Last Sunday was Palm Sunday. We re-enacted the excitement of the palm waving crowds in Jerusalem, as they hailed Jesus as their messiah. It was Passover, the annual festival celebrating God’s deliverance of Israel from slavery in Egypt. The streets of Jerusalem were crowded with worshippers from all over the Roman Empire and Africa. Word had gotten out about Jesus raising a dead man, Lazarus. Because of this miracle many came to believe that Jesus was the divinely anointed and empowered King of the Jews.
The religious leadership of Jerusalem was worried. They worried the crowds that hailed Jesus as king would raise the ire of Rome. They feared that they may lose their place of authority since the people now heeded Jesus, a nobody from the sticks up in Galilee. So they plotted to kill Jesus and Lazarus. But as the crowds shouted “Hosanna” to their hoped for messiah, the Pharisees exclaimed in exasperation, “You see, we can do nothing. Look, the whole world has gone after him!”
Our reading today follows immediately after Jesus’ triumphant entry into Jerusalem. Among the worshippers were Greeks who wanted to speak to Jesus. These were likely Greek-speaking Jews who were part of the diaspora, those Jews spread throughout the ancient world in the centuries following the conquests of Alexander the Great. What is significant about this moment is that Jesus realizes that word about his ministry had spread to faraway places beyond Judea. It was a sign to him that now was the culmination of all he had been doing. The ultimate showdown was about to commence.
Jesus said it was time for the Son of man to be glorified. To glorify is to exalt or honor a person, to make their name renown. Jesus was sent into this world to die as a sacrifice, to atone for sin, and purchase humanity’s freedom with His blood. Through the cross the evil ruler of this world, that is the devil, would be driven out of power. It seems strange to speak of the cross as victory or triumph, certainly not as glory. But Jesus said of his destiny that all people will be drawn to Him when he is lifted on the cross.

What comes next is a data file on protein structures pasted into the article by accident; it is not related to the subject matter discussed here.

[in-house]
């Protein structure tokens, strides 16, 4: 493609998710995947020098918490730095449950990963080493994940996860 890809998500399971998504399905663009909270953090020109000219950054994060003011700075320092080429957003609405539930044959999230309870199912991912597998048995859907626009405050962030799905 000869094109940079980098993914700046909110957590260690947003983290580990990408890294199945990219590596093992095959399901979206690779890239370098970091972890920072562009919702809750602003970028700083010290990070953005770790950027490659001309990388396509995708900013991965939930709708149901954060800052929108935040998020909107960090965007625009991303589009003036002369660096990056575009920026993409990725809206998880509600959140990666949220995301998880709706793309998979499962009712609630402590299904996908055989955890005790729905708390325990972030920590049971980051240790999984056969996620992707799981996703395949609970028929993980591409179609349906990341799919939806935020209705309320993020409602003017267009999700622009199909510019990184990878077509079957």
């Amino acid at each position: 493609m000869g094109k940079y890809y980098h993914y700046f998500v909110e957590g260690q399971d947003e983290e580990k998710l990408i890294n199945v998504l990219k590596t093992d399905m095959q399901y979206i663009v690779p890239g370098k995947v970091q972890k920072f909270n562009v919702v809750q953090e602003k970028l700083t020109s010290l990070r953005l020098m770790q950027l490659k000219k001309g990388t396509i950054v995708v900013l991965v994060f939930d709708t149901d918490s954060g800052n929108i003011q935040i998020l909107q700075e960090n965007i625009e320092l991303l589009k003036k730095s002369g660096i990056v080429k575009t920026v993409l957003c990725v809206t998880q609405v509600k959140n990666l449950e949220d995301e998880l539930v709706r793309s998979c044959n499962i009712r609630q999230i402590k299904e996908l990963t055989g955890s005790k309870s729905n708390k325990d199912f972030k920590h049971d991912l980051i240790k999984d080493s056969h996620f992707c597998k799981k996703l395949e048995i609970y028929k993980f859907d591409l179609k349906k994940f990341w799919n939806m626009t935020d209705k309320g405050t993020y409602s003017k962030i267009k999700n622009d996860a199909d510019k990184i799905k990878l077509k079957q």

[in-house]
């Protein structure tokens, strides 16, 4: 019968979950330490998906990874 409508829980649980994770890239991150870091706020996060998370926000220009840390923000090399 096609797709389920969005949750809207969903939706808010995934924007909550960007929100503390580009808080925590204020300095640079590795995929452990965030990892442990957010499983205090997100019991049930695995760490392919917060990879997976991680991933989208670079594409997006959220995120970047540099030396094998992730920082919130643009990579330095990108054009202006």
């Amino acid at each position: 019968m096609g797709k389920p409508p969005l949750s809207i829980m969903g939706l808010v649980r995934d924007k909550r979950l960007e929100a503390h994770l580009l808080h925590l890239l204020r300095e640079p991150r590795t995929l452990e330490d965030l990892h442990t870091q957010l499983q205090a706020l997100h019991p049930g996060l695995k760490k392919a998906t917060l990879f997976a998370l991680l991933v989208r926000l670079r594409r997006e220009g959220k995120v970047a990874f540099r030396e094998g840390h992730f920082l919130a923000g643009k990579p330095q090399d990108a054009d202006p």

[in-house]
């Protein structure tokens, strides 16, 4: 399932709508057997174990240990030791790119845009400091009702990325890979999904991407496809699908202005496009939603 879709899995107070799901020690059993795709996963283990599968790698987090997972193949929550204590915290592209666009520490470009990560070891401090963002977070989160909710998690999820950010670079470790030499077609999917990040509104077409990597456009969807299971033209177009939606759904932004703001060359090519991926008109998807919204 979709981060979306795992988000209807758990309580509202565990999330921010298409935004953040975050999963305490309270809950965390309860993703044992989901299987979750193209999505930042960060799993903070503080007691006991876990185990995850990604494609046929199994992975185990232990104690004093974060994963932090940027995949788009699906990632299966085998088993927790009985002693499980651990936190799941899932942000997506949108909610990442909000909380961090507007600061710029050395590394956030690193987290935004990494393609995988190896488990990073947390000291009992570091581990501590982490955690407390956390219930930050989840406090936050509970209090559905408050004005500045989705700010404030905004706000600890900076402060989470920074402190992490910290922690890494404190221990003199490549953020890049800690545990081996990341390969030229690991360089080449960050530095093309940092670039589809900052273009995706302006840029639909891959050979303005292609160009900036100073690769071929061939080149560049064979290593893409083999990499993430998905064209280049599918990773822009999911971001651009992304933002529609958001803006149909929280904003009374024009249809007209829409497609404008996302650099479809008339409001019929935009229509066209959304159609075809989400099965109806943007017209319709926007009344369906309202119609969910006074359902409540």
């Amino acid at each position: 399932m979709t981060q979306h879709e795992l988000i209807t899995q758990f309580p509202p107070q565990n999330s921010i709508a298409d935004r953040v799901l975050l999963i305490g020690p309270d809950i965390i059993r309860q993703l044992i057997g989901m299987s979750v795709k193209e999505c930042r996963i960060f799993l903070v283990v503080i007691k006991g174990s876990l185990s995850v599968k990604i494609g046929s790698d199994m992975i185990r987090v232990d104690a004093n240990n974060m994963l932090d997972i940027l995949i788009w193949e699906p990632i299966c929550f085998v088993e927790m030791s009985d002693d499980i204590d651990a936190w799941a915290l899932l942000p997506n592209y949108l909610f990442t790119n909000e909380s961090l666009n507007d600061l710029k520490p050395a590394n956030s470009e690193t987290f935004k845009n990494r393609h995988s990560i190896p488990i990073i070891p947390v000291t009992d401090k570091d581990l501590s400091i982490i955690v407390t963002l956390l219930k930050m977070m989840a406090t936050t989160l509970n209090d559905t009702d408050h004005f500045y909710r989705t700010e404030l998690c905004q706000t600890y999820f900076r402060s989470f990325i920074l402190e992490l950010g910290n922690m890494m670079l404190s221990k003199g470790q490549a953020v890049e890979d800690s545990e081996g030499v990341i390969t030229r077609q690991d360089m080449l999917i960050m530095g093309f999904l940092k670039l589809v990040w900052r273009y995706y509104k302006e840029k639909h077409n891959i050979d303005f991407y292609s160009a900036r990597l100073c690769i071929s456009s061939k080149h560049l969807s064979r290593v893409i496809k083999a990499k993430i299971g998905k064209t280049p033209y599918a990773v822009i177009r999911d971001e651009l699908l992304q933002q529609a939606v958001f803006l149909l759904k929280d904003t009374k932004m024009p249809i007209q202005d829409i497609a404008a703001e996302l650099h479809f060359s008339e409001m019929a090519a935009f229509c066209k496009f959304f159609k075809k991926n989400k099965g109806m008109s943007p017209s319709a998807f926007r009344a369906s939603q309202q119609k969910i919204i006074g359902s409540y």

The crowd doesn’t miss his reference. They question how the messiah can die when the prophecies state his kingdom will have no end. Jesus answers in riddles, rather than give a plain response. Listening to Jesus requires thoughtful effort. You must be willing to work toward understanding. There is life in His words, but only to those who hunger and thirst for righteousness. And so Jesus urges the crowd to walk while they still have the light, else darkness should overtake them. Walk in the light of Christ, by believing in Jesus Christ, so that you become children of light, instead of those who stumble under the dark influence of evil.
In 1974, Hiroo Onoda, a Japanese army intelligence officer, caused a sensation when he was persuaded to come out of hiding by a former comrade on the Philippine island of Lubang. Mr Onoda wept uncontrollably as he agreed to lay down his rifle, unaware that Japanese forces had surrendered 29 years earlier.
Evil is defeated on the cross of Jesus for the sake of all humanity. But the world goes on, stumbling in darkness, thinking and behaving as if we were masters of our own existence. But Easter shouts out victory! The war is over. Come out of the tombs! The victory is yours! And the glory belongs to Christ, which He happily shares with you by living in you.
So walk in His light each day and become children of light.